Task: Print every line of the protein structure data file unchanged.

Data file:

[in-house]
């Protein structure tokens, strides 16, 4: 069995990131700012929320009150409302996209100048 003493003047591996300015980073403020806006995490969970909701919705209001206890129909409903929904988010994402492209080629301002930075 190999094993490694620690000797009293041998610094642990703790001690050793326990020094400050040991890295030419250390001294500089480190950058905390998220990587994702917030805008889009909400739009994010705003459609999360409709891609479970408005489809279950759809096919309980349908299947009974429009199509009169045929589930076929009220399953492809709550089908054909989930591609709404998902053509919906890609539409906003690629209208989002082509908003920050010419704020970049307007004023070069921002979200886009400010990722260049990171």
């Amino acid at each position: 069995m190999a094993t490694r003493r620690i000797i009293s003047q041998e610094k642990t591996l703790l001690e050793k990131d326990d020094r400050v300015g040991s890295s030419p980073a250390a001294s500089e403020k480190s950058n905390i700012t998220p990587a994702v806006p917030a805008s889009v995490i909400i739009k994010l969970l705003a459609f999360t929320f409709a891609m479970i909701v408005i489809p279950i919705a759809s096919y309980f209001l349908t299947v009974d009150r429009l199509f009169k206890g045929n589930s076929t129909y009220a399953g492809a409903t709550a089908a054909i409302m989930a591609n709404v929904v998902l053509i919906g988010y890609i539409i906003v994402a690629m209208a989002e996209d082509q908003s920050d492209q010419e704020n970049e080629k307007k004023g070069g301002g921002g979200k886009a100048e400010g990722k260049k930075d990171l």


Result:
[in-house]
């Protein structure tokens, strides 16, 4: 069995990131700012929320009150409302996209100048 003493003047591996300015980073403020806006995490969970909701919705209001206890129909409903929904988010994402492209080629301002930075 190999094993490694620690000797009293041998610094642990703790001690050793326990020094400050040991890295030419250390001294500089480190950058905390998220990587994702917030805008889009909400739009994010705003459609999360409709891609479970408005489809279950759809096919309980349908299947009974429009199509009169045929589930076929009220399953492809709550089908054909989930591609709404998902053509919906890609539409906003690629209208989002082509908003920050010419704020970049307007004023070069921002979200886009400010990722260049990171």
């Amino acid at each position: 069995m190999a094993t490694r003493r620690i000797i009293s003047q041998e610094k642990t591996l703790l001690e050793k990131d326990d020094r400050v300015g040991s890295s030419p980073a250390a001294s500089e403020k480190s950058n905390i700012t998220p990587a994702v806006p917030a805008s889009v995490i909400i739009k994010l969970l705003a459609f999360t929320f409709a891609m479970i909701v408005i489809p279950i919705a759809s096919y309980f209001l349908t299947v009974d009150r429009l199509f009169k206890g045929n589930s076929t129909y009220a399953g492809a409903t709550a089908a054909i409302m989930a591609n709404v929904v998902l053509i919906g988010y890609i539409i906003v994402a690629m209208a989002e996209d082509q908003s920050d492209q010419e704020n970049e080629k307007k004023g070069g301002g921002g979200k886009a100048e400010g990722k260049k930075d990171l």